Big Country Info Big Country Info

 

King Biscuit Flower Hour presents Big Country
Never-before-released concert recorded live on New Year’s Eve 1983 in Glasgow, Scotland
-Collector's edition liner notes and vintage photos

BIG COUNTRY                  
Tony Butler - Bass Guitar and Backing Vocals
Mark Brzezicki Drums/Percussion and Backing Vocals
Stuart Adamson Guitars, E-bow and Vocals
Bruce Watson - Guitars, E-Bow and Backing Vocals

Recorded on: New Year's Eve, 1983 at Barrowland Music Hall in Glasgow, Scotland
Executive Producers: Len Handler, Steve Ship
Mastered By: Scott Hull at Masterdisk
Liner Notes: Bruce Pilato
Front Cover Photo By: George Bodnar (courtesy of Star File)
Photos By: Justin Thomas
Layout/Design: Amy Fritch
Production Coordination: Jack Ball
Management: Ian Grant Management
Fan Club: Country Club c/o Jan Bremner,  Dixies, High Street, Ashwell,  Herts SG7 5NT England
70710-88022-2  Email: 100647.3550@compuserve.com

1. 1,000 Stars
2. Angle Park
3. Close Action
4. Lost Patrol
5. Wonderland
6. The Storm
7. Dundonald & Dysart Pipe Band Sequence
8. Porrohman
9. Chance
10. Inwards
11. Fields of Fire
12. Harvest Home
13. Drown In My Tears
14. In A Big Country/Auld Lang Syne
15. Interview With Stuart Adamson
©1997 KING BISCUIT FLOWER DOUR RECORDS, INC. P.O. BOX 6700 FDR STATION. NEW YORK, NY 10150 manufactured and Distributed in Ihe United totes by BMG Music
BMG logo is a Registered Trademark of BMG Music.

BIG COUNTRY DISCOGRAPHY
ALBUM TITLE - RELEASED - U.S. LABEL
The Crossing - 1983 - Mercury
Steeltown - 1984 - Mercury
The Seer - 1986 - Mercury
Peace In Our Time - 1988 - Reprise
The Buffalo Skinners - 1993 - Fox/RCA
The Best of Big Country - 1994 - Mercury
Why The Long Face - 1995 - Pure

KING BISCUIT AD

(jump to: Credits)
(jump to: Liner Notes)
(jump to: King Biscuit Flower Hour History)
(jump to: Wolfgang’s Vault Liner Notes)

DIR PRESENTS

The BIG STORY This Fall

Big Country
on KING BISCUIT
October 23

The hottest new band from the U.K. has played only one engagement in the U.S. and King Biscuit was there to capture all the excitement.

All the raw, honest energy of In a Big Country, Fields of Fire and other great songs from their debut album.

Hear them from their only US. concert appearance October 23. King Biscuit on more than 300 of America's best rock radio stations via the ABC Rock Radio Network.

LINER NOTES

(jump to: Credits)
(jump to: King Biscuit Ad)
(jump to: King Biscuit Flower Hour History)
(jump to: Wolfgang’s Vault Liner Notes)

If they are known for one thing, Big Country should always be remembered for its BIG sound. Huge sound. Massive sound. In fact, everything about the band has always been BIG: big vocals, big drum and bass mixes, and big guitar blends.

Featuring guitarist/vocalist Stuart Adamson, guitarist Bruce Watson, bassist Tony Butler and drummer Mark Brzezicki, Big Country have remained one of the few bands to emerge from the era that launched the birth of MTV that has survived through the 90s.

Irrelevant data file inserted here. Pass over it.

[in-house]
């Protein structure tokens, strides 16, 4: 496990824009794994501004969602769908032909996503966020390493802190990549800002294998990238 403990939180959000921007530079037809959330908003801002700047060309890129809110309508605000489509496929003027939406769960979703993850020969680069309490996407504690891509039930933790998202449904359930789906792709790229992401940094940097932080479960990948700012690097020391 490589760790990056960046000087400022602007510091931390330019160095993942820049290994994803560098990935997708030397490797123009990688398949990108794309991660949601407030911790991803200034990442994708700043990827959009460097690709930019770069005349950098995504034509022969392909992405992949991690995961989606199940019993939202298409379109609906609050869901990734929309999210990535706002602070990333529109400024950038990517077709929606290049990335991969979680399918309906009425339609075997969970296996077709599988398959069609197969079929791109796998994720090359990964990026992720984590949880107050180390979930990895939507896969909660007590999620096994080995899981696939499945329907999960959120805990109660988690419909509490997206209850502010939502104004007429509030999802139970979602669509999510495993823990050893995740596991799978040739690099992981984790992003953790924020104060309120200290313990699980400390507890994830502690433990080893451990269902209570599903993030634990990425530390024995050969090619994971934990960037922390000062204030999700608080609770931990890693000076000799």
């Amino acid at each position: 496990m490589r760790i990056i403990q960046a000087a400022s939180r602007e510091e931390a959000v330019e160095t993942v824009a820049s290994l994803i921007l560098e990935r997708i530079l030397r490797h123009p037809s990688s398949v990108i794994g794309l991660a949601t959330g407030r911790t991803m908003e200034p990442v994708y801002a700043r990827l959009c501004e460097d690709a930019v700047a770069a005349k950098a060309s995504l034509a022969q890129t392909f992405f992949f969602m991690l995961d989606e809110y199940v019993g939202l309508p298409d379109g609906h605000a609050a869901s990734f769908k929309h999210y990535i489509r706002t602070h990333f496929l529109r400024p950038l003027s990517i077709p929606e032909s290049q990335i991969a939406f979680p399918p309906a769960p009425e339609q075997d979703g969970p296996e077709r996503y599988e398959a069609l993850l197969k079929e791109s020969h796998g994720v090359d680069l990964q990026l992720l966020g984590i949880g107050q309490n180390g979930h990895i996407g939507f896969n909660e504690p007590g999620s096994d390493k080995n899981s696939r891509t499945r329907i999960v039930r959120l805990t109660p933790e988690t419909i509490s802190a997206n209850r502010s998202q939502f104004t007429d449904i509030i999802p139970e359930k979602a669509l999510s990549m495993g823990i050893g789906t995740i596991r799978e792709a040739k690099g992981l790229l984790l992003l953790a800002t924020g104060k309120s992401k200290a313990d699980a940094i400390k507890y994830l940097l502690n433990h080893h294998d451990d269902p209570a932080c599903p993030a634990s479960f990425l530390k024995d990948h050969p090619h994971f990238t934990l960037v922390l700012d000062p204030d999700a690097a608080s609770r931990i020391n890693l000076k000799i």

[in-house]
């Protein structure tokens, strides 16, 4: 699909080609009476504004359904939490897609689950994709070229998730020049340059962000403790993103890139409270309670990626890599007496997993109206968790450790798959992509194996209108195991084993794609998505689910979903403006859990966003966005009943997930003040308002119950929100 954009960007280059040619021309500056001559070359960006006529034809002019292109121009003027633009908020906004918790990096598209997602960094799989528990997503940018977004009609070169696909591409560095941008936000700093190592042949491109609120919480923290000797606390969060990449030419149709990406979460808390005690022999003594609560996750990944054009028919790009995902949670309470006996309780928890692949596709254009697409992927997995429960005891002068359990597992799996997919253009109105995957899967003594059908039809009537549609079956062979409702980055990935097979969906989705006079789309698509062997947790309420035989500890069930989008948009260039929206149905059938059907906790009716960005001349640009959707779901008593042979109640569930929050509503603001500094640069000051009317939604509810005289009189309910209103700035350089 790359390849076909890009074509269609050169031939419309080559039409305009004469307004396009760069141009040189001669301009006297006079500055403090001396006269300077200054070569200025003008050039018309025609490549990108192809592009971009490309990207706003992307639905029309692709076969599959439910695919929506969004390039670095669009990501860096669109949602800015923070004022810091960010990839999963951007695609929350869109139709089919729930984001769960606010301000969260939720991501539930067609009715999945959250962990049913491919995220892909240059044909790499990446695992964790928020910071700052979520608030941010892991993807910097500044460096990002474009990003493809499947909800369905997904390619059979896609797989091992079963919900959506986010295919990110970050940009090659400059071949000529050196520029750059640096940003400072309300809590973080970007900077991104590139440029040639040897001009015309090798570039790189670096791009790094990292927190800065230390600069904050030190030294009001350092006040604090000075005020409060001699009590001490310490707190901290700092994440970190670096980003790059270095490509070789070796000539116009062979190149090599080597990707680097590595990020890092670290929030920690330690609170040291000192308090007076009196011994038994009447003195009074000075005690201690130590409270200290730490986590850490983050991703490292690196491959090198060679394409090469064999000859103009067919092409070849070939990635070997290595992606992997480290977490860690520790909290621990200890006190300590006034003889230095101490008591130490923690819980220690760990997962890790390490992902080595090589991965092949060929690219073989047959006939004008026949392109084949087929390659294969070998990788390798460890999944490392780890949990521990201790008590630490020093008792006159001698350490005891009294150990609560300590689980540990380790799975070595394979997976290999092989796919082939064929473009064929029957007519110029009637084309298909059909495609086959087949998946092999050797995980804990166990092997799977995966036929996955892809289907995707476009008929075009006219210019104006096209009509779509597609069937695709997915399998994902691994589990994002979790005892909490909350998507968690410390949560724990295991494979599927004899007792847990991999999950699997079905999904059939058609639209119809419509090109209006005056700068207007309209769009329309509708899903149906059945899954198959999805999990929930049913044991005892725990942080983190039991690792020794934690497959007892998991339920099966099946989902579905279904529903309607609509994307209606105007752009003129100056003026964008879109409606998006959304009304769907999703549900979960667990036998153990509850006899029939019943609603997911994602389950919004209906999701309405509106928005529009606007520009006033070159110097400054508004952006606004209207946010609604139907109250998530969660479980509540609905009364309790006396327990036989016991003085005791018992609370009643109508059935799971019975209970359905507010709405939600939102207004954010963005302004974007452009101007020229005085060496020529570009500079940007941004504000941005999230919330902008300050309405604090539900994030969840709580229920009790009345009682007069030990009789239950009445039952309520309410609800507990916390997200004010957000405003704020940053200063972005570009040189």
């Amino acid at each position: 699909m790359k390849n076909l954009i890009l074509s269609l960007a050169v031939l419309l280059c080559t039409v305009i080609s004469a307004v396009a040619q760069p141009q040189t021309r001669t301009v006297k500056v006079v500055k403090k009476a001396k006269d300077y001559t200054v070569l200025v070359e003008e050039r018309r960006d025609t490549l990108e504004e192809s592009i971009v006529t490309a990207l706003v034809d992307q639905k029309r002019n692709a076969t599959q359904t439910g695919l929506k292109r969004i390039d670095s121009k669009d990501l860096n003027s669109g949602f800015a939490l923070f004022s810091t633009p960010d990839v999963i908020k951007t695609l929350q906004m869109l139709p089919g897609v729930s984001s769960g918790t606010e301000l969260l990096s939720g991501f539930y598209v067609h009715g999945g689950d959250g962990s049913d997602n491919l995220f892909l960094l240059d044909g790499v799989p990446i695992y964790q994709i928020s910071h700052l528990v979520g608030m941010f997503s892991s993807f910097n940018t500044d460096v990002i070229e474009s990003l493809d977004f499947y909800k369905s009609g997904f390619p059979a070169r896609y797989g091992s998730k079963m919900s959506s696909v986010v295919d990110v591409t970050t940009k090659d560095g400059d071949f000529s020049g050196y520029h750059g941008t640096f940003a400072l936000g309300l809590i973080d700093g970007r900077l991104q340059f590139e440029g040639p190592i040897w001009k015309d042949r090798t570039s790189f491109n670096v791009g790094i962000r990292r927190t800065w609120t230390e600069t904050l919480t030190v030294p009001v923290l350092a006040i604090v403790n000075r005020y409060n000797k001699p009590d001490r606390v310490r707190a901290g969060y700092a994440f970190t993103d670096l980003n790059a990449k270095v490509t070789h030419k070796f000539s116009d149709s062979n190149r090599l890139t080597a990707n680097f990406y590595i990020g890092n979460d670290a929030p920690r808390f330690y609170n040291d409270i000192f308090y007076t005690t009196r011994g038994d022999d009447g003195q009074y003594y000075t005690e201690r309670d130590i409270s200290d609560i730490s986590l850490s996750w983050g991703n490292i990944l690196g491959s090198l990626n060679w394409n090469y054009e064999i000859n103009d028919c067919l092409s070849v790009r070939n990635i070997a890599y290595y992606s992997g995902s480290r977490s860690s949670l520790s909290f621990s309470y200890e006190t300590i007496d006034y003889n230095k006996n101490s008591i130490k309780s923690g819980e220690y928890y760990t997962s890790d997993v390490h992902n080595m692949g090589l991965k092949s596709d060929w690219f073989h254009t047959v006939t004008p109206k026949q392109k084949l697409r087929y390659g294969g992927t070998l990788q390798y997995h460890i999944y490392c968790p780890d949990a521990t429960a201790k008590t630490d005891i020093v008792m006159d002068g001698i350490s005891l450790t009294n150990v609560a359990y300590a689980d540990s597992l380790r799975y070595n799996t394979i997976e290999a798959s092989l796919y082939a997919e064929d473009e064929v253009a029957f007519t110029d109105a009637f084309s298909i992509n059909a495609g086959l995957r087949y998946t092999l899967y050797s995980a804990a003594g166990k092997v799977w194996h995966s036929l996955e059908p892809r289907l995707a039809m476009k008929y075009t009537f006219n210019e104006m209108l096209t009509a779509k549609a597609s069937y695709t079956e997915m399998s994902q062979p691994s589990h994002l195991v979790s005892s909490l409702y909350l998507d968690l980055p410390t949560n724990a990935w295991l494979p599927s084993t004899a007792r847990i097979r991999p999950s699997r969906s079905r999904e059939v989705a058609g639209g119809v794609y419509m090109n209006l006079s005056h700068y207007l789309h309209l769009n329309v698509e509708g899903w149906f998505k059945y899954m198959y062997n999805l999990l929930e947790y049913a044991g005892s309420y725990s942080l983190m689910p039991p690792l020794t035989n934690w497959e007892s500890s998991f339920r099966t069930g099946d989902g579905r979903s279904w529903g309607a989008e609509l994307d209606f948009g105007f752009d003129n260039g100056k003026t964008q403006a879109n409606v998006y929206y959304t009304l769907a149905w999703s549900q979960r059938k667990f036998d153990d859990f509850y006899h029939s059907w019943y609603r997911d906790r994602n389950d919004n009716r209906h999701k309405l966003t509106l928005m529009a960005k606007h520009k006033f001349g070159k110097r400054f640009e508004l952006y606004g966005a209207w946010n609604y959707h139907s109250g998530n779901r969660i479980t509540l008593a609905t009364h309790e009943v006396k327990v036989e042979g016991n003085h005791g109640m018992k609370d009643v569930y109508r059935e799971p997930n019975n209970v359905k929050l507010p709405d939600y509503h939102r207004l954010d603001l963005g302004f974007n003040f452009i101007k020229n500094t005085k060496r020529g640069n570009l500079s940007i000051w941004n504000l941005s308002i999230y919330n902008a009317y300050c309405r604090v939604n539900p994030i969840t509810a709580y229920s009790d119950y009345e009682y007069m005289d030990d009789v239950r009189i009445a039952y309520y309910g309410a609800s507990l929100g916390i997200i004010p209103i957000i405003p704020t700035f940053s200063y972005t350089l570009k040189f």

This energetic King Biscuit Flower Hour Show was recorded on New Year's Eve 1983/84 in Glasgow, Scotland, near their hometown. "That was a memorable show," says Adamson. "It was New Year's Eve, and everyone was out of their heads. I remember in the middle of the show - at midnight - an entire bagpipe band came on stage and did a few numbers. It sounded so cool, we decided to keep it in the recording."

"New Year's in Scotland is a huge event," says Tony Butler. "In many ways it's a bigger holiday than Christmas. It's called Hogmany. They always have parties and the like and people leave their houses open and everyone just goes partying from home to home.

"For that show, we decided to put this traditional bagpipe band on at 12 midnight," adds Butler. "It was quite an emotional sound. It was the biggest night of the year. At midnight, everyone was hugging and kissing each other."

The show opens with the sounds of rain, thunder and lightning. After a thunderous crash, the effects slowly fade and the band breaks into "1,000 Stars." Big Country's guitars (in their trademark "bagpipe" mode) cut through the song's intro, leading into Adamson's passionate vocals.

The rest of the show is propelled by the band's powerful rhythm section and the interplay between the twin guitar action of Adamson and Watson. "We recorded that show at a venue called Barrowlands in Scotland," said Mark Brzezicki. "When we tour, the gig we always look forward to is the gig on our home turf. The response at that gig is always exceptional."

"I was aware that I had to play me arse off during that period," Brzezicki adds, "because we were coming off an important tour for us. Everything kept getting moved during that gig. The was a surge of people from the front of the stage. Complete mayhem, and the hottest gig I have done ever."

"Angle Park", "Lost Patrol", "Fields Of Fire" and the signature, "In A Big Country", are all here, making this recording a true testament to the quintessential Big Country live show of that era.

"The excitement going on in the room that night was really a Scottish thing," says Watson. "We tried to make it a huge party, as much as possible. We had just gotten back after three months in America. We loved America but we were missing home. And this show was a homecoming."